If you suspect that you have bird flu, you need to see your primary care doctor. Let people know you may have flu and ask for a surgical mask to wear during your visit. If you are very ill, you may need to be hospitalized.
What you can do
- Symptom history. Write down any symptoms you've been experiencing and for how long.
- Recent exposure to possible sources of infection. Be sure to describe any international trips, especially to areas where bird flu is prevalent.
- Medical history. Make a list of your key medical information, including other conditions for which you're being treated and any medications, vitamins or supplements you're currently taking.
- Questions to ask your doctor. Write down your questions in advance so that you can make the most of your time with your doctor.
For bird flu, some basic questions to ask your doctor include:
- What's the most likely cause of my symptoms?
- Will I need any tests?
- What's the best treatment approach? Are there any alternatives?
- Will I need to take medicine?
- What can I do at home to help ease my symptoms?
What to expect from your doctor
Your doctor will need to know certain details about your illness to make a diagnosis. Be prepared to answer questions such as:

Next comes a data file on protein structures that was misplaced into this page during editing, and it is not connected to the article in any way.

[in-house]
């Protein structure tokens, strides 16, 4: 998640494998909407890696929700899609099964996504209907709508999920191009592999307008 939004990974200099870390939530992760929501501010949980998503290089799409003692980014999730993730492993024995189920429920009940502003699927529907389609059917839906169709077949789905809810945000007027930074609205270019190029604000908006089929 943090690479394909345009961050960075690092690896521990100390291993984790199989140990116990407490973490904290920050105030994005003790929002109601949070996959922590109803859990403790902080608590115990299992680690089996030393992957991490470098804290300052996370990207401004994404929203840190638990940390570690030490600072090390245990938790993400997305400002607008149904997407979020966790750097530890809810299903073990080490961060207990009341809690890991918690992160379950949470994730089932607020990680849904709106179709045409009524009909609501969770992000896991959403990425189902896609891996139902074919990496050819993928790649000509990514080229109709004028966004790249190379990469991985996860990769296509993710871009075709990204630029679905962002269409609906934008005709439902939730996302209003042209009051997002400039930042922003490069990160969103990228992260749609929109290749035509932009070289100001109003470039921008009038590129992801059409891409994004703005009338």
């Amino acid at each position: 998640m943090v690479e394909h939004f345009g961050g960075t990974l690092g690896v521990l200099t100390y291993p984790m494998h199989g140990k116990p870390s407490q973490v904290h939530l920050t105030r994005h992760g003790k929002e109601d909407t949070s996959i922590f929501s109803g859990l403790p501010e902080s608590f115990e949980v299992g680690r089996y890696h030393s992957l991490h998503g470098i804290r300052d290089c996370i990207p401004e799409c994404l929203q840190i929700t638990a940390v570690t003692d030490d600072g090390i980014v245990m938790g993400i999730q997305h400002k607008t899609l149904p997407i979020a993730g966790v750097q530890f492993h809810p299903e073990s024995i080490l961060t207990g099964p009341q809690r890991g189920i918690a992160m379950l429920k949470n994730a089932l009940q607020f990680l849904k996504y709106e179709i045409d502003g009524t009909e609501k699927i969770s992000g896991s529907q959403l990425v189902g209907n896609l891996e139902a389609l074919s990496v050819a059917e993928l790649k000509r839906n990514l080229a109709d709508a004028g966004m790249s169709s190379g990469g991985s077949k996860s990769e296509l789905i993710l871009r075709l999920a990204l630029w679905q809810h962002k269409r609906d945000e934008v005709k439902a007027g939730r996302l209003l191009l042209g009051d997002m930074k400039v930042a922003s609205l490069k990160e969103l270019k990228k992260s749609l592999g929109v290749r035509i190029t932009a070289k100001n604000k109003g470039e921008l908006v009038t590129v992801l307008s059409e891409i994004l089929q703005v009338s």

Sept. 25, 2014
- When did you start feeling ill?
- Have you had a fever? If so, how high has it gotten?
- Have you had any close contact with birds recently?
- Have you traveled abroad recently? If so, where did you go?
- Ferri FF. Ferri's Clinical Advisor 2015: 5 Books in 1. Philadelphia, Pa.: Mosby Elsevier; 2015. https://www.clinicalkey.com. Accessed Aug. 8, 2014.
- Mandell GL, et al. Mandell, Douglas, and Bennett's Principles and Practice of Infectious Diseases. 7th ed. Philadelphia, Pa.: Churchill Livingstone Elsevier; 2010. https://www.clinicalkey.com. Accessed Aug. 8, 2014.
- Thorner AR. Avian influenza A H7N9: Epidemiology, clinical manifestations, and diagnosis. http://www.uptodate.com/home. Accessed Aug. 7, 2014.
- Thorner AR. Avian influenza A H7N9: Treatment and prevention. http://www.uptodate.com/home. Accessed Aug. 7, 2014.
- Avian influenza: Fact sheet. World Health Organization. http://www.who.int/mediacentre/factsheets/avian_influenza/en/#. Accessed Aug. 10, 2014.
- What consumers need to know about avian influenza. U.S. Food and Drug Administration. http://www.fda.gov/Food/ResourcesForYou/Consumers/ucm085550.htm. Accessed Aug, 15, 2014.
- Mertz D, et al. Populations at risk for severe or complicated avian influenza H5N1: A systematic review and meta-analysis. PLOS. 2014;9:1.
- Key facts about influenza (flu) & flu vaccine. Centers for Disease Control and Prevention. http://www.cdc.gov/flu/keyfacts.htm. Accessed Aug. 15, 2014.
- Prevention and treatment of avian influenza A viruses in people. Centers for Disease Control and Prevention. http://www.cdc.gov/flu/avianflu/prevention.htm. Accessed Aug. 15, 2014.
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